Monday, July 11, 2005

Until The End Of The World

What a craven bunch of cowards some people in this country can be. Reading the likes of "The no-warning bomb attacks on London by suspected Islamic fundamentalists are an indication of what could happen here if the Dublin administration continues its current military and political alliance with Britain." and "It is nauseating to hear Mr Ahern's hypocritical bleatings over the barbarism in London, seeing that he supported the greater slaughter of Iraqi civilians by the British and the Americans..." (both from the Irish Times Letters page last Saturday) has me fuming.

I sent them this letter in response this morning - I'll see if it gets published...

Dear Madam,

The reaction of some in this country to the events in London last Thursday has been predictable yet still maddening. It has been claimed that, by assisting or associating with the US and British military, we in Ireland also risk attack by radical Islamic terrorists. For this to be believed one of two positions must be held – either that the US and its allies as one party to a conflict, and the radical Islamists as the other, are moral equivalents and that we in Neutral Ireland should not be seen to take sides; or that the radical Islamists are indeed fascist terrorists but we in Ireland should not be seen to take sides lest they turn their murderous ire in our direction. The former is craven in the extreme, the latter is cowardice made all the more embarrassing by the stoic resolve shown by Londoners since last Thursday. Both positions are reprehensible. We in Ireland don’t have to believe that current US foreign policy is the correct response to dealing with its radical Islamist enemies. But it does not automatically follow that we should make the mistake of affording the evil responsible for the atrocities in London, Madrid, Bali, New York, East Africa and elsewhere a legitimacy that obstructing the US could give it.

It has also been claimed that it is hypocritical to be overly exercised by the death and destruction in London when a far greater number of civilians are being murdered weekly in Iraq. This implies that the conflict in Iraq is directly responsible for the attacks in London however for this position to be held one must believe that radical Islam is a 21st century phenomenon. The murder of 225 people, almost all local civilians, in Kenya and Tanzania in 1998, for example, gives lie to this fallacy. Furthermore when the followers of al Zarqawi commit mass murder outside Shia mosques and police recruiting stations it is hard to see why, exactly, the occupying troops should be blamed for the ongoing death and destruction in Iraq. Does anyone believe that their extraction would bring peace to Iraq and save lives?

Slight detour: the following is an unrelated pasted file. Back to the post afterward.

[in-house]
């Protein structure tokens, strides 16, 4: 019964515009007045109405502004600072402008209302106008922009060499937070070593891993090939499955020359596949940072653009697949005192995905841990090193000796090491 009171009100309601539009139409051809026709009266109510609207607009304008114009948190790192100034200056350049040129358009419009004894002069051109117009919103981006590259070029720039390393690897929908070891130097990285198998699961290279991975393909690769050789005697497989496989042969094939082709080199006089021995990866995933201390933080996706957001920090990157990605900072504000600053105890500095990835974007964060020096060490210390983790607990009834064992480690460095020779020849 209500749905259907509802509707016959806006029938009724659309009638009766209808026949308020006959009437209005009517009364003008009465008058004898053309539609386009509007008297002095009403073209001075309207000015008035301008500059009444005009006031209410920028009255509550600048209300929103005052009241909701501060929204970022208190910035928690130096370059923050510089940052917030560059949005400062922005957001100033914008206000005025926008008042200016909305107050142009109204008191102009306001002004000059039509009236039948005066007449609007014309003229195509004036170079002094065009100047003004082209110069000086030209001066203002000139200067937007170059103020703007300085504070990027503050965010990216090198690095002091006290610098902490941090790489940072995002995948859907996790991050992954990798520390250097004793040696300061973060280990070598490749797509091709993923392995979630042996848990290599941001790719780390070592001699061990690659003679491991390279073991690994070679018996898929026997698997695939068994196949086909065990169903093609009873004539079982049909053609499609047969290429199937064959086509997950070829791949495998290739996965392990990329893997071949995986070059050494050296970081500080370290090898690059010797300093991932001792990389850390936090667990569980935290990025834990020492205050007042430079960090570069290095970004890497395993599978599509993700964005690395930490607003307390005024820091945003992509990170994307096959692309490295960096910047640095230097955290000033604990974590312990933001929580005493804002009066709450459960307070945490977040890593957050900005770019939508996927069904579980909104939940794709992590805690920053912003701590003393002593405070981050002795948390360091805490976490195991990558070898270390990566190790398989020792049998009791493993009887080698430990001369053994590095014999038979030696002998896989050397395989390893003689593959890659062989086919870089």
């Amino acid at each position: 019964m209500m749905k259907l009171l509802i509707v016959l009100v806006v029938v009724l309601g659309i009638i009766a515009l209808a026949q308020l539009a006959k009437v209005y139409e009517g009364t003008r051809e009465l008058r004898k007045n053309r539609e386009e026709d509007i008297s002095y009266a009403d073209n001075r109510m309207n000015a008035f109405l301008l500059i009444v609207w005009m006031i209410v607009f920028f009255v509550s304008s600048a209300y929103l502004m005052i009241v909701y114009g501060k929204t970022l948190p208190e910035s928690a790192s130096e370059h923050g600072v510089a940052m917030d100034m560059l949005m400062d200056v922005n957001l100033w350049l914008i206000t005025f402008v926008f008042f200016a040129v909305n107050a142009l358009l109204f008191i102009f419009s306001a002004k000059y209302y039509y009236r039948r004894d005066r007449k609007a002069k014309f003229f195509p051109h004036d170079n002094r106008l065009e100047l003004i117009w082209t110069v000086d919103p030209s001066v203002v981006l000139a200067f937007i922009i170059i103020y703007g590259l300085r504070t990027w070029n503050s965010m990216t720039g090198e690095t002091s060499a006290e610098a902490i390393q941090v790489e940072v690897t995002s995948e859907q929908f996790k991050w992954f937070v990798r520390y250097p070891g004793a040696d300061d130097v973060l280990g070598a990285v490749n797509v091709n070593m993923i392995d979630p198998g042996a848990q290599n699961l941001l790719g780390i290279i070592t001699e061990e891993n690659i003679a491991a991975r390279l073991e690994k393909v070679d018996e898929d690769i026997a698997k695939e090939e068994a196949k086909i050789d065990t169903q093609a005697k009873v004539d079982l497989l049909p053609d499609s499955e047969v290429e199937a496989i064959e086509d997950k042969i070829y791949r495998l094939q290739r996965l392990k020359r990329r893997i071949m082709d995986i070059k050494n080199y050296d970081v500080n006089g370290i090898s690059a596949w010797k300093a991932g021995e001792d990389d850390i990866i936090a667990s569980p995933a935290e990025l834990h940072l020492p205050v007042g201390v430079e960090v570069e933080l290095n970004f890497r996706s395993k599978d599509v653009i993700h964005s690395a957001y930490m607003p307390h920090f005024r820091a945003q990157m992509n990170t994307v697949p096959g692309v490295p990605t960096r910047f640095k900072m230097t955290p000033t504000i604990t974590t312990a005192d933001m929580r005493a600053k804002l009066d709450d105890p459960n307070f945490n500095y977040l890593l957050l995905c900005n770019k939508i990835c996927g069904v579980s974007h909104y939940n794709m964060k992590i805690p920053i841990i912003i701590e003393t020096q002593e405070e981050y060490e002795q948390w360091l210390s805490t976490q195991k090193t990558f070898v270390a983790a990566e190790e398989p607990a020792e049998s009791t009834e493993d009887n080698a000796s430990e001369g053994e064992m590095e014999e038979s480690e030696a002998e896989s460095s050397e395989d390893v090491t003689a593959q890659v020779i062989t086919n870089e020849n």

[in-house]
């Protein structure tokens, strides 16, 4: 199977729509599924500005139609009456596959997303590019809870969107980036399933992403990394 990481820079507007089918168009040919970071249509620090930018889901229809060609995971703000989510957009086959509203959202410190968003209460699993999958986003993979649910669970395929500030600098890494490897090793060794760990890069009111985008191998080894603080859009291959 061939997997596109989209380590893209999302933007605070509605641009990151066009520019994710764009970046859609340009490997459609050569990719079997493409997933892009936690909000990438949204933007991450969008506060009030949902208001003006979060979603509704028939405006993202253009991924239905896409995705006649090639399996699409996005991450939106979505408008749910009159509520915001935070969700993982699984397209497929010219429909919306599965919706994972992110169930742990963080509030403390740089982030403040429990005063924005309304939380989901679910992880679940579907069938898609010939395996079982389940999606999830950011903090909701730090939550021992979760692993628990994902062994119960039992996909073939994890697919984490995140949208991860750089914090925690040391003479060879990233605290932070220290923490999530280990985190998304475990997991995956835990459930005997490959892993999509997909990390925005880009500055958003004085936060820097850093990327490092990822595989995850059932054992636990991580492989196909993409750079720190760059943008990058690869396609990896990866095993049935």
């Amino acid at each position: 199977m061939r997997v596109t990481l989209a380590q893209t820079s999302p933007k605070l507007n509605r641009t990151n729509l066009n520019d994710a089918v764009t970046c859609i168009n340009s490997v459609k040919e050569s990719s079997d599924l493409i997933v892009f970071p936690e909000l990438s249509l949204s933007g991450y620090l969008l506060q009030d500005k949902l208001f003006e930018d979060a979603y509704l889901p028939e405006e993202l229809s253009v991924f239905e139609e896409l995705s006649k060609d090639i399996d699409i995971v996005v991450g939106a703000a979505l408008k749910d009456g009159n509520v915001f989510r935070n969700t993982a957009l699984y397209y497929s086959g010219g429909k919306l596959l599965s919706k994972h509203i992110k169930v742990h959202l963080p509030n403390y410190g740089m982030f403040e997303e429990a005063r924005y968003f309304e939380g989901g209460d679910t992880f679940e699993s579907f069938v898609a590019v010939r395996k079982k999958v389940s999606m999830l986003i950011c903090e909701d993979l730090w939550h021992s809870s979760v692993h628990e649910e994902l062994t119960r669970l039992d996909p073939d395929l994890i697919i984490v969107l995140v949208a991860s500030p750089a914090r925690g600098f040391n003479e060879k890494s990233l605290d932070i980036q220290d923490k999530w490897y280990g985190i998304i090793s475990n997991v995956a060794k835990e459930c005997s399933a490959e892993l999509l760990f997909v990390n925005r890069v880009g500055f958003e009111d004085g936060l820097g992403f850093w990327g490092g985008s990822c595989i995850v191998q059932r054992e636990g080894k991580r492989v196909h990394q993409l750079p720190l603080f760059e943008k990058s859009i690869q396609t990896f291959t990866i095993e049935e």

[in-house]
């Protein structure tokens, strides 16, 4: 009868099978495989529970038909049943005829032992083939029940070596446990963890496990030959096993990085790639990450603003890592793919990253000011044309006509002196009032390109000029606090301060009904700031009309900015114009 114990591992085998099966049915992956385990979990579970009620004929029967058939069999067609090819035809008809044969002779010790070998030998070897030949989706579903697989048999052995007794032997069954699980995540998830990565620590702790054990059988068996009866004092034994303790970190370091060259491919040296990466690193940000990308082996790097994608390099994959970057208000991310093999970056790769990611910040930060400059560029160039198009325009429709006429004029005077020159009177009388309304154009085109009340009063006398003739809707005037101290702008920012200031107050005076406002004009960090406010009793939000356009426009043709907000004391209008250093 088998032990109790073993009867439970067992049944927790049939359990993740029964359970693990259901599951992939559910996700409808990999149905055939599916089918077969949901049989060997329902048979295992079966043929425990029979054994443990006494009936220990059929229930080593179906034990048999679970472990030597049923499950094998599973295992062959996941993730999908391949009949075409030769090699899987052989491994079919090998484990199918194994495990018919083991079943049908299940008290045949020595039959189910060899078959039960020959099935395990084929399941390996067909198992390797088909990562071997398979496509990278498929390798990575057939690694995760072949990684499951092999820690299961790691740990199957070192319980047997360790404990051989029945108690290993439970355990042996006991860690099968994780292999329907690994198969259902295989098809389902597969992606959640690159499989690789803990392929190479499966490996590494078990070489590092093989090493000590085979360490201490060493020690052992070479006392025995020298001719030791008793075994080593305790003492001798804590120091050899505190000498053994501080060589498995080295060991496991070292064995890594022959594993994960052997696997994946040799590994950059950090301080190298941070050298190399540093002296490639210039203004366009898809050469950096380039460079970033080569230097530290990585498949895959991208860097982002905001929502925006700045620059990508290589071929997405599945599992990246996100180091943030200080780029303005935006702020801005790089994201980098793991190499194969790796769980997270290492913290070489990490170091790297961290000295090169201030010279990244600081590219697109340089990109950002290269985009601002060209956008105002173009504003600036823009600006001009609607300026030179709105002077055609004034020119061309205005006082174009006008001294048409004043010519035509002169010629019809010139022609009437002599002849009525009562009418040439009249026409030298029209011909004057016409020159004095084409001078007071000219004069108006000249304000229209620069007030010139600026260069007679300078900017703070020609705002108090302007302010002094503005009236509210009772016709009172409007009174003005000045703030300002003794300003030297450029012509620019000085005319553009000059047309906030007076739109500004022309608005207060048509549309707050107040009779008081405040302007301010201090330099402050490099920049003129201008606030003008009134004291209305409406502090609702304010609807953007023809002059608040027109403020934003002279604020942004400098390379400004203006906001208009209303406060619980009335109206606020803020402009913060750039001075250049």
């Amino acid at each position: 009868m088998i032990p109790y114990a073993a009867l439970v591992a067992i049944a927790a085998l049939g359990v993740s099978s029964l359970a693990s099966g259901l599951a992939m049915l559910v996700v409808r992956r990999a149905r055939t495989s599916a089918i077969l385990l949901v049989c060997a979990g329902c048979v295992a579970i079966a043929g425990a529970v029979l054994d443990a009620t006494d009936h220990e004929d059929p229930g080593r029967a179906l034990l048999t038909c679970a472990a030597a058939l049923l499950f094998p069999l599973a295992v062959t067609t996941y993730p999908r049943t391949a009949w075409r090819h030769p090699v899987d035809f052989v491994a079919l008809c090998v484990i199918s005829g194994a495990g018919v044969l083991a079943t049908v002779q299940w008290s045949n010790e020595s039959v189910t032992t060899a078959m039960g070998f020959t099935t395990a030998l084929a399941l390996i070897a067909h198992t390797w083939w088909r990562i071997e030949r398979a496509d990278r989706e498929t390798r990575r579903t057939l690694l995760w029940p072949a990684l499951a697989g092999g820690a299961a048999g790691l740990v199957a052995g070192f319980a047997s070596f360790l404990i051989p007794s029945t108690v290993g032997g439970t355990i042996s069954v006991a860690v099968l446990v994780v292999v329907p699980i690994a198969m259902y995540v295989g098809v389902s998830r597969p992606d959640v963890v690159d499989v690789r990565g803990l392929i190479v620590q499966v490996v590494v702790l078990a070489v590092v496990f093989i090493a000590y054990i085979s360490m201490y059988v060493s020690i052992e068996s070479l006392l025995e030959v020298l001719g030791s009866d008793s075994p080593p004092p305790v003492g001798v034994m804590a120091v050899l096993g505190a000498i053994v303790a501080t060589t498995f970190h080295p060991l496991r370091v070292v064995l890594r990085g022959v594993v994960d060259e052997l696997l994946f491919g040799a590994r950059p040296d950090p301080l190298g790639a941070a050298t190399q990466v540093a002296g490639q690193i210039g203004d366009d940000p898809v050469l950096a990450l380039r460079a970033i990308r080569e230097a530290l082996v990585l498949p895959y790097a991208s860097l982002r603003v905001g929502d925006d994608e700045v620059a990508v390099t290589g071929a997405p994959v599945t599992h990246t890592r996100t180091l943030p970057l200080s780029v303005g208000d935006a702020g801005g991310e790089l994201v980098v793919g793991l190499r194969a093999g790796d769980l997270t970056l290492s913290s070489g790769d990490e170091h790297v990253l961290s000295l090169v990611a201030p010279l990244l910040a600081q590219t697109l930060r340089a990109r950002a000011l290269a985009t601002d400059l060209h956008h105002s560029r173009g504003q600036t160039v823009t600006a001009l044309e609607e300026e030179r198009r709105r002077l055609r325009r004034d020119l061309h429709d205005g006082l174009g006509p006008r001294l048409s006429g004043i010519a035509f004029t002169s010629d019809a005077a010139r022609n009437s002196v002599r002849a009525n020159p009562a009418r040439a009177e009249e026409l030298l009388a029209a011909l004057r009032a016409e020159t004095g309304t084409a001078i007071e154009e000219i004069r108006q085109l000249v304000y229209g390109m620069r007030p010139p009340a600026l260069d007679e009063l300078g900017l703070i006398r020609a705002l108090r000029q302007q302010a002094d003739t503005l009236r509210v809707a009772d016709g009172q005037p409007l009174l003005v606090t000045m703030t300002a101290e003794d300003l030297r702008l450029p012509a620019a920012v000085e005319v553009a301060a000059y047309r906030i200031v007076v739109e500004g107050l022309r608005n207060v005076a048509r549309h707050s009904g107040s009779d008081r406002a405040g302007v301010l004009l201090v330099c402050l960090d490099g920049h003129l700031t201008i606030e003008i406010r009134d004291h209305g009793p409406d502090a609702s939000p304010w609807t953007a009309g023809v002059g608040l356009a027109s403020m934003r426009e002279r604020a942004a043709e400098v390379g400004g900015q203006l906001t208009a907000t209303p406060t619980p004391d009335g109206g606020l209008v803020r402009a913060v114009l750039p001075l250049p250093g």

Wahhabi radical Islam, the belief that Allah’s pure message transmitted by Mohammed has been obscured over the centuries, has been in existence since the mid-eighteenth century. Al Qaeda is not a hierarchical organisation with easily defined, limited, political goals in the vein of the IRA – bin Laden is more of a cult figurehead than an actual leader. Radical Islam is disparate and has many local as well as trans-national aims throughout the Islamic world. However bin Laden was quoted in 1998 as proclaiming that he and his followers would “render all possible assistance to [Allah] for the supremacy of Islam, for the stability of Islamic government, for the enforcement of the law of Allah till the time that all dissension [and] conflicts come to an end and Allah’s religion reigns supreme”. There is no one person or group to negotiate with and, indeed, no concessions that would ever satisfy this fascism. So we in Ireland would do well to re-examine our desire to bury our collective heads in the sand.
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